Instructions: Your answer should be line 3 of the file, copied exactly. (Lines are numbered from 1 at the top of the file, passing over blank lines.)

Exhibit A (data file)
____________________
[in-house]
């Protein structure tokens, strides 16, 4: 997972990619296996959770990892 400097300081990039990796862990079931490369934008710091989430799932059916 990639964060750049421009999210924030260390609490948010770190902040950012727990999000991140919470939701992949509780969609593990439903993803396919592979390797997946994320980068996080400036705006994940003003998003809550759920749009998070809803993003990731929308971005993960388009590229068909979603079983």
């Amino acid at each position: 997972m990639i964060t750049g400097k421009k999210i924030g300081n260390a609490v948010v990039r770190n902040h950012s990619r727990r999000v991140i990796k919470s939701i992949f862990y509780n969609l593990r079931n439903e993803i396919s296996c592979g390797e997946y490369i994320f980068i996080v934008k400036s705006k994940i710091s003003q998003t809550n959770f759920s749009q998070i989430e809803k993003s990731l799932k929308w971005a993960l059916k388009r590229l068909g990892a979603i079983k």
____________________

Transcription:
């Amino acid at each position: 997972m990639i964060t750049g400097k421009k999210i924030g300081n260390a609490v948010v990039r770190n902040h950012s990619r727990r999000v991140i990796k919470s939701i992949f862990y509780n969609l593990r079931n439903e993803i396919s296996c592979g390797e997946y490369i994320f980068i996080v934008k400036s705006k994940i710091s003003q998003t809550n959770f759920s749009q998070i989430e809803k993003s990731l799932k929308w971005a993960l059916k388009r590229l068909g990892a979603i079983k």